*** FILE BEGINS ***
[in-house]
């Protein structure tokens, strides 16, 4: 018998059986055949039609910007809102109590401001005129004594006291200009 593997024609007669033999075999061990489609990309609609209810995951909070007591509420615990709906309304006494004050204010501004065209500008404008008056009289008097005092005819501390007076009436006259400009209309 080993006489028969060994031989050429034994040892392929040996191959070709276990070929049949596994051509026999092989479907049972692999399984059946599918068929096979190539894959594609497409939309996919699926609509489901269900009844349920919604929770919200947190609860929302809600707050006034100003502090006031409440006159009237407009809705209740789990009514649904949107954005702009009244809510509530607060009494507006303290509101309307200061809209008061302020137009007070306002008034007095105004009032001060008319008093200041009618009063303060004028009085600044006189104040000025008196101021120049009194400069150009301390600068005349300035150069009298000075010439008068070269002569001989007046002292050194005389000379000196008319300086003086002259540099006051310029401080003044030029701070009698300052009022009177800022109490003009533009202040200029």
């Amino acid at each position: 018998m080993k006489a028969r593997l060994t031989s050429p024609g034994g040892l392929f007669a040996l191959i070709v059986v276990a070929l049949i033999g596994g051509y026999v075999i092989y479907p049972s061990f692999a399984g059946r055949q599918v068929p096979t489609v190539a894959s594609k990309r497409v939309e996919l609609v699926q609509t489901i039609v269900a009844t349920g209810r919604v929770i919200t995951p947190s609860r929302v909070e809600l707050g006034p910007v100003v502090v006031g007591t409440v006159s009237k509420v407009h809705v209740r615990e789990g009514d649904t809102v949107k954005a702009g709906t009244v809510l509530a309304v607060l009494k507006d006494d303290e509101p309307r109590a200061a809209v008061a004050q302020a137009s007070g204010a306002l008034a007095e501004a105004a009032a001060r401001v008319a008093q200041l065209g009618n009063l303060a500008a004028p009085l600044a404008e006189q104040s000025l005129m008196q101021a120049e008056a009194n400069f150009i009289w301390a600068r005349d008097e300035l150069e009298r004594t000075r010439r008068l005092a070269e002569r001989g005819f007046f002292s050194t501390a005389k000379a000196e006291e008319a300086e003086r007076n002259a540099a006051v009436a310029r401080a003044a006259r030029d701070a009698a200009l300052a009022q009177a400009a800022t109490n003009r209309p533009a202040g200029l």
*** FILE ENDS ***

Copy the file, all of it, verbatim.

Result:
[in-house]
């Protein structure tokens, strides 16, 4: 018998059986055949039609910007809102109590401001005129004594006291200009 593997024609007669033999075999061990489609990309609609209810995951909070007591509420615990709906309304006494004050204010501004065209500008404008008056009289008097005092005819501390007076009436006259400009209309 080993006489028969060994031989050429034994040892392929040996191959070709276990070929049949596994051509026999092989479907049972692999399984059946599918068929096979190539894959594609497409939309996919699926609509489901269900009844349920919604929770919200947190609860929302809600707050006034100003502090006031409440006159009237407009809705209740789990009514649904949107954005702009009244809510509530607060009494507006303290509101309307200061809209008061302020137009007070306002008034007095105004009032001060008319008093200041009618009063303060004028009085600044006189104040000025008196101021120049009194400069150009301390600068005349300035150069009298000075010439008068070269002569001989007046002292050194005389000379000196008319300086003086002259540099006051310029401080003044030029701070009698300052009022009177800022109490003009533009202040200029």
């Amino acid at each position: 018998m080993k006489a028969r593997l060994t031989s050429p024609g034994g040892l392929f007669a040996l191959i070709v059986v276990a070929l049949i033999g596994g051509y026999v075999i092989y479907p049972s061990f692999a399984g059946r055949q599918v068929p096979t489609v190539a894959s594609k990309r497409v939309e996919l609609v699926q609509t489901i039609v269900a009844t349920g209810r919604v929770i919200t995951p947190s609860r929302v909070e809600l707050g006034p910007v100003v502090v006031g007591t409440v006159s009237k509420v407009h809705v209740r615990e789990g009514d649904t809102v949107k954005a702009g709906t009244v809510l509530a309304v607060l009494k507006d006494d303290e509101p309307r109590a200061a809209v008061a004050q302020a137009s007070g204010a306002l008034a007095e501004a105004a009032a001060r401001v008319a008093q200041l065209g009618n009063l303060a500008a004028p009085l600044a404008e006189q104040s000025l005129m008196q101021a120049e008056a009194n400069f150009i009289w301390a600068r005349d008097e300035l150069e009298r004594t000075r010439r008068l005092a070269e002569r001989g005819f007046f002292s050194t501390a005389k000379a000196e006291e008319a300086e003086r007076n002259a540099a006051v009436a310029r401080a003044a006259r030029d701070a009698a200009l300052a009022q009177a400009a800022t109490n003009r209309p533009a202040g200029l």